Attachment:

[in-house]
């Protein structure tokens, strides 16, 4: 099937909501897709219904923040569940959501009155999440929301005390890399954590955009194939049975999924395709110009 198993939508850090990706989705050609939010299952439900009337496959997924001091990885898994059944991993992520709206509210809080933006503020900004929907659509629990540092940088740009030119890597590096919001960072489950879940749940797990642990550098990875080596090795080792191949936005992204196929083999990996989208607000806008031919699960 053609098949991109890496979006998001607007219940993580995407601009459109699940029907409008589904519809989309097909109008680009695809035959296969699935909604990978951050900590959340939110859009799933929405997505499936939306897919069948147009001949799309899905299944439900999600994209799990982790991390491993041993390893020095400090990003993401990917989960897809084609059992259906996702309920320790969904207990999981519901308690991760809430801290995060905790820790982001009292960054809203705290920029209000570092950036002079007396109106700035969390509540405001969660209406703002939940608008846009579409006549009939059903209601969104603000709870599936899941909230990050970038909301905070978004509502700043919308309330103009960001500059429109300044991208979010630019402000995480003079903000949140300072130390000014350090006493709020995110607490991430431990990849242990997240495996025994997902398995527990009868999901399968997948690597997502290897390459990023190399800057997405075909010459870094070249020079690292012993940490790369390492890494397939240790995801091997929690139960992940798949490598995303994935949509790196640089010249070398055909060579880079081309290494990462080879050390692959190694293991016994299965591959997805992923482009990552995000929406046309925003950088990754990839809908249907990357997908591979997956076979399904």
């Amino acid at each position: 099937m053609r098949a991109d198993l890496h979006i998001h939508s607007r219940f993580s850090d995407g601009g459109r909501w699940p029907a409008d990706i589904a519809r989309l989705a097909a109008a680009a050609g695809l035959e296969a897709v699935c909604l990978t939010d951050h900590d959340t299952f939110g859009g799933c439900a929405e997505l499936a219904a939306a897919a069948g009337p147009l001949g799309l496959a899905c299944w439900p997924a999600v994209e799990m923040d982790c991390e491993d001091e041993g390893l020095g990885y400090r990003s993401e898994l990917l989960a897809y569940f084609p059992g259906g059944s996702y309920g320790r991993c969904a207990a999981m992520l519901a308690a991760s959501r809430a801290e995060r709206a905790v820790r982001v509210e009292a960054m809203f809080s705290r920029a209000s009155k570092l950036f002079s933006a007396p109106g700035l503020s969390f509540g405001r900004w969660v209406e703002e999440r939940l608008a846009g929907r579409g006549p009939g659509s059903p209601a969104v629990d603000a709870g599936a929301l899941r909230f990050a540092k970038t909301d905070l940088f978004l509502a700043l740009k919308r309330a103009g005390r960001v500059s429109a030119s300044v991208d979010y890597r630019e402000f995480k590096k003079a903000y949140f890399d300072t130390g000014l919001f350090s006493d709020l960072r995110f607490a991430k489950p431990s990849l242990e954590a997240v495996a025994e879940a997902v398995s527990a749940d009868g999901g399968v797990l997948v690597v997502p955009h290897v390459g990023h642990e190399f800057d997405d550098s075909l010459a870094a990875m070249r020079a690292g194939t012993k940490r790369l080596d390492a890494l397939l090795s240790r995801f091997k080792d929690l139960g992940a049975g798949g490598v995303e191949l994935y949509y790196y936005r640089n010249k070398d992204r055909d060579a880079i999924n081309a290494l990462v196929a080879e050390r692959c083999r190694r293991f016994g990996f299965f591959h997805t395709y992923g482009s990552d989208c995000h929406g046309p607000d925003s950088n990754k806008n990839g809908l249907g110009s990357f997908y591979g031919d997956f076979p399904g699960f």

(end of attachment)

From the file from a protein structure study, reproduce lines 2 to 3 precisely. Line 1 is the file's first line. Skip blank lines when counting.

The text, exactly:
């Protein structure tokens, strides 16, 4: 099937909501897709219904923040569940959501009155999440929301005390890399954590955009194939049975999924395709110009 198993939508850090990706989705050609939010299952439900009337496959997924001091990885898994059944991993992520709206509210809080933006503020900004929907659509629990540092940088740009030119890597590096919001960072489950879940749940797990642990550098990875080596090795080792191949936005992204196929083999990996989208607000806008031919699960 053609098949991109890496979006998001607007219940993580995407601009459109699940029907409008589904519809989309097909109008680009695809035959296969699935909604990978951050900590959340939110859009799933929405997505499936939306897919069948147009001949799309899905299944439900999600994209799990982790991390491993041993390893020095400090990003993401990917989960897809084609059992259906996702309920320790969904207990999981519901308690991760809430801290995060905790820790982001009292960054809203705290920029209000570092950036002079007396109106700035969390509540405001969660209406703002939940608008846009579409006549009939059903209601969104603000709870599936899941909230990050970038909301905070978004509502700043919308309330103009960001500059429109300044991208979010630019402000995480003079903000949140300072130390000014350090006493709020995110607490991430431990990849242990997240495996025994997902398995527990009868999901399968997948690597997502290897390459990023190399800057997405075909010459870094070249020079690292012993940490790369390492890494397939240790995801091997929690139960992940798949490598995303994935949509790196640089010249070398055909060579880079081309290494990462080879050390692959190694293991016994299965591959997805992923482009990552995000929406046309925003950088990754990839809908249907990357997908591979997956076979399904």
């Amino acid at each position: 099937m053609r098949a991109d198993l890496h979006i998001h939508s607007r219940f993580s850090d995407g601009g459109r909501w699940p029907a409008d990706i589904a519809r989309l989705a097909a109008a680009a050609g695809l035959e296969a897709v699935c909604l990978t939010d951050h900590d959340t299952f939110g859009g799933c439900a929405e997505l499936a219904a939306a897919a069948g009337p147009l001949g799309l496959a899905c299944w439900p997924a999600v994209e799990m923040d982790c991390e491993d001091e041993g390893l020095g990885y400090r990003s993401e898994l990917l989960a897809y569940f084609p059992g259906g059944s996702y309920g320790r991993c969904a207990a999981m992520l519901a308690a991760s959501r809430a801290e995060r709206a905790v820790r982001v509210e009292a960054m809203f809080s705290r920029a209000s009155k570092l950036f002079s933006a007396p109106g700035l503020s969390f509540g405001r900004w969660v209406e703002e999440r939940l608008a846009g929907r579409g006549p009939g659509s059903p209601a969104v629990d603000a709870g599936a929301l899941r909230f990050a540092k970038t909301d905070l940088f978004l509502a700043l740009k919308r309330a103009g005390r960001v500059s429109a030119s300044v991208d979010y890597r630019e402000f995480k590096k003079a903000y949140f890399d300072t130390g000014l919001f350090s006493d709020l960072r995110f607490a991430k489950p431990s990849l242990e954590a997240v495996a025994e879940a997902v398995s527990a749940d009868g999901g399968v797990l997948v690597v997502p955009h290897v390459g990023h642990e190399f800057d997405d550098s075909l010459a870094a990875m070249r020079a690292g194939t012993k940490r790369l080596d390492a890494l397939l090795s240790r995801f091997k080792d929690l139960g992940a049975g798949g490598v995303e191949l994935y949509y790196y936005r640089n010249k070398d992204r055909d060579a880079i999924n081309a290494l990462v196929a080879e050390r692959c083999r190694r293991f016994g990996f299965f591959h997805t395709y992923g482009s990552d989208c995000h929406g046309p607000d925003s950088n990754k806008n990839g809908l249907g110009s990357f997908y591979g031919d997956f076979p399904g699960f």